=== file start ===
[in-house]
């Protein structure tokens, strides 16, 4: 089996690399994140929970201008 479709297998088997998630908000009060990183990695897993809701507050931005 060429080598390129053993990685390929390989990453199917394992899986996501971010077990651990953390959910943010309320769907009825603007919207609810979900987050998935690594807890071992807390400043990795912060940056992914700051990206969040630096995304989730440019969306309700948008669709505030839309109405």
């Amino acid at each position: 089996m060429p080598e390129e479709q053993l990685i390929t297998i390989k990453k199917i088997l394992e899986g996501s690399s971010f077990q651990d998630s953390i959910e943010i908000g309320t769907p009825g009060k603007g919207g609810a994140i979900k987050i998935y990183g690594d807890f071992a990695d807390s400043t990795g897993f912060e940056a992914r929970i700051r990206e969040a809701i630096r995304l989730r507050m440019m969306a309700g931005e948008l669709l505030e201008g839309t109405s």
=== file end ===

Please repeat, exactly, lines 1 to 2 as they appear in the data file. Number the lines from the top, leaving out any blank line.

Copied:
[in-house]
């Protein structure tokens, strides 16, 4: 089996690399994140929970201008 479709297998088997998630908000009060990183990695897993809701507050931005 060429080598390129053993990685390929390989990453199917394992899986996501971010077990651990953390959910943010309320769907009825603007919207609810979900987050998935690594807890071992807390400043990795912060940056992914700051990206969040630096995304989730440019969306309700948008669709505030839309109405």